Guatemalan President Otto Pérez Molina has resigned shortly after Congress stripped his immunity and a judge issued a warrant for his arrest. This marks a huge stride for a country plagued by corruption and impunity for decades.
In part two of Latin Correspondent’s three-part series, we will take you through the history of murder, fraud and corruption in Guatemala. Beware: These juicy details might make you yawn with boredom at Pérez Molina’s La Linea scandal.
Murder or suicide?
No political scandal in Guatemala has been quite so outrageous as the corruption and murder conspiracy allegations against former president Alvaro Colom.
The accusations against Pérez Molina’s predecessor were fabricated, but the true story is even more bizarre than the allegations.
In May 2009, Guatemalan lawyer Rodrigo Rosenberg was murdered in Guatemala City. At first, his death seemed not unlike the thousands of murders each year in Guatemala.
But at his funeral, a close friend released a video that Rosenberg had recorded before he died. The lawyer had left instructions to distribute the video in the case of his death. Rosenberg alleged that President Alvaro Colom, and other high members of his cabinet, had conspired to kill him.
They wanted to kill him, Rosenberg said, because he knew too much about an embezzlement scandal involving BanRural, a government-run bank. Rosenberg discovered this information while investigating the death of businessman Khalil Musa and his daughter Marjorie Musa. Rosenberg and Marjorie Musa had a romantic relationship when she was killed.
For weeks, Colom faced protests not unlike the ones Pérez Molina faced for months before his resignation.
U.S. Ambassador Stephen McFarland presented Colom with a way to ease the public’s doubt of the president’s innocence. McFarland advised Colom to turn over the investigation to an international body. An internal investigation would only raise suspicions of government tampering.
Colom then referred the case to the U.N.-backed International Commission against Impunity in Guatemala, or CICIG.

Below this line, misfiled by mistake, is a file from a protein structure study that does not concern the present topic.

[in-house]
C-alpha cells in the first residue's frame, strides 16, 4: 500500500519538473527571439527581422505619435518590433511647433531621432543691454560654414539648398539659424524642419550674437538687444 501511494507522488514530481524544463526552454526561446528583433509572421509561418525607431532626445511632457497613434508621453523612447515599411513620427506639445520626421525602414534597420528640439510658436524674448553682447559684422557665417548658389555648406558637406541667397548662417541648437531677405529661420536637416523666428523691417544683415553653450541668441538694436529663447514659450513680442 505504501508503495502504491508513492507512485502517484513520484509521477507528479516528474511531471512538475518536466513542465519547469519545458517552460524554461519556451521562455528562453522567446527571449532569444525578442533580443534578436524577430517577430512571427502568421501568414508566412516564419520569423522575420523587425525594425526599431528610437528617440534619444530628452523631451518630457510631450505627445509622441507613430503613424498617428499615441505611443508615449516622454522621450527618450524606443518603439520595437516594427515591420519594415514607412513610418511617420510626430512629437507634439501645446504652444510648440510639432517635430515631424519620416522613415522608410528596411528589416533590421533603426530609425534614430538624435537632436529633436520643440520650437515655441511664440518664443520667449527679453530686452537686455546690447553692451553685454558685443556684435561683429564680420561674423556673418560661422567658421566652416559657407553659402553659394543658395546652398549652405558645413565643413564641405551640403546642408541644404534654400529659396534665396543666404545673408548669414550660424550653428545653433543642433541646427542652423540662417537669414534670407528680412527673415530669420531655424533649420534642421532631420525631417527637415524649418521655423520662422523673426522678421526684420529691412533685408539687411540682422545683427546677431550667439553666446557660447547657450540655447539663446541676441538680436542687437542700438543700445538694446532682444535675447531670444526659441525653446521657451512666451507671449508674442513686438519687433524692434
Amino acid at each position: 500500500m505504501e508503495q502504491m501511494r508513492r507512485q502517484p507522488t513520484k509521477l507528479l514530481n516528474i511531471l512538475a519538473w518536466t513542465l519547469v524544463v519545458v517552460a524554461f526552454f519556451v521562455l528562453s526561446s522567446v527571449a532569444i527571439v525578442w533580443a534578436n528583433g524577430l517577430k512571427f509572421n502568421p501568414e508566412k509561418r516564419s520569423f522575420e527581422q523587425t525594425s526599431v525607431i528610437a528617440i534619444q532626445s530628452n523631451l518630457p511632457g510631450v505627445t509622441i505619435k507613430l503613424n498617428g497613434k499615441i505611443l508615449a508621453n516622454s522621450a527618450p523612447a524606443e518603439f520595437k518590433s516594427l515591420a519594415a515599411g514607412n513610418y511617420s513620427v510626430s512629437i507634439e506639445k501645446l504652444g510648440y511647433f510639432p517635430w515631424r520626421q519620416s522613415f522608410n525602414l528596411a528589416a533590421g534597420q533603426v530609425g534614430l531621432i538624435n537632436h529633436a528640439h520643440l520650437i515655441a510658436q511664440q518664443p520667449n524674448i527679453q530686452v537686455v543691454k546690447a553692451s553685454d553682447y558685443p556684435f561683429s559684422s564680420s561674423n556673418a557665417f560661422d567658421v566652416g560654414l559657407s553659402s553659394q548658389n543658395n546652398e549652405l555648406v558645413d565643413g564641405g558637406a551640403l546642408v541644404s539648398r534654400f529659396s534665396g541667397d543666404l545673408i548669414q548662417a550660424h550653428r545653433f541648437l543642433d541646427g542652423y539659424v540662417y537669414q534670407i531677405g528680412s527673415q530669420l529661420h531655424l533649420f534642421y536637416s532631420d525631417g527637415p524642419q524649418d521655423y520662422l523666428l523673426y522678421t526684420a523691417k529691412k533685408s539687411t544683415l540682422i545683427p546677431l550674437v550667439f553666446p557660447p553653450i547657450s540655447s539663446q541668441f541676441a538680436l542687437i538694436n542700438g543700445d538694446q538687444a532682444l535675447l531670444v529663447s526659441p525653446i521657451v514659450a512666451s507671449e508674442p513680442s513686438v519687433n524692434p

If this name sounds familiar, it’s because this is the same organization that exposed La Linea.
The CICIG investigation found that Rosenberg orchestrated his own murder in an attempt to set up the president.
In the end, Colom’s hands were clean. But the case gave CICIG an entry point for investigating corruption in Guatemala. When CICIG exposed La Linea, Rosenberg’s plan to “help get the country started down a new path” may have actually come to fruition six years later.
Guatemala’s recent democratic history
In 1996, Guatemala’s Civil War ended with a peace agreement. This marked the end of a time of fear and repression. Many Latin American countries, including Argentina, Chile and Uruguay, experienced cruel dictatorships during the same period.
But Guatemala’s civil war was longer and bloodier than most conflicts in the region. It lasted 36 years and left an estimated 200,000 Guatemalans dead, mostly the Mayan indigenous population. To put that into perspective, Augusto Pinochet ruled in Chile for 17 years and killed 3,000 Chileans while in power.
So even with the 1996 Peace Accords, Guatemala had some major wounds to heal and institutions to mend.
But the people responsible for terror during the Civil War remained influential in the country. As Vox Media explained, “the people who had fought Guatemala’s genocidal dirty war didn’t go to jail — they went straight to the bank.”
The two decades following the accords saw a string of murder and corruption cases: The murder of human rights campaigner Bishop Juan Gerardi in 1998, the resurgence of deaths squads in the early 2000s, the murder of three politicians from El Salvador and their driver in 2007, embezzlement charges against former president Alfonso Portillo in 2008, the Rosenberg video in 2009.
And with Pérez Molina and La Linea, the list goes on.
Check back tomorrow for more on the future of Guatemala and the candidates who could soon be running the country.